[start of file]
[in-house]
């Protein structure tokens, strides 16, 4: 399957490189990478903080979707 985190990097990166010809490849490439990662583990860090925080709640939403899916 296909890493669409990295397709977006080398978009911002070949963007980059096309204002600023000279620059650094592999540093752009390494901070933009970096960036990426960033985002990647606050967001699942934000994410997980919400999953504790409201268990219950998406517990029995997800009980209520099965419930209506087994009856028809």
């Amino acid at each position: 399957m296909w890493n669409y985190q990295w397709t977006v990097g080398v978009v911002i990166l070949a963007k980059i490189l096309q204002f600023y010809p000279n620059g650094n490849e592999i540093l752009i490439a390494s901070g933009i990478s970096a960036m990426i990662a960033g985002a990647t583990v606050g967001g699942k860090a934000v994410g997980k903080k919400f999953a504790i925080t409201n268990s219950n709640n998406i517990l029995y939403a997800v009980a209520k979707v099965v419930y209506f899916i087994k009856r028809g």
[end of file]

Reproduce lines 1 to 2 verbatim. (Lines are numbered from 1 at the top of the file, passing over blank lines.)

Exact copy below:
[in-house]
């Protein structure tokens, strides 16, 4: 399957490189990478903080979707 985190990097990166010809490849490439990662583990860090925080709640939403899916 296909890493669409990295397709977006080398978009911002070949963007980059096309204002600023000279620059650094592999540093752009390494901070933009970096960036990426960033985002990647606050967001699942934000994410997980919400999953504790409201268990219950998406517990029995997800009980209520099965419930209506087994009856028809």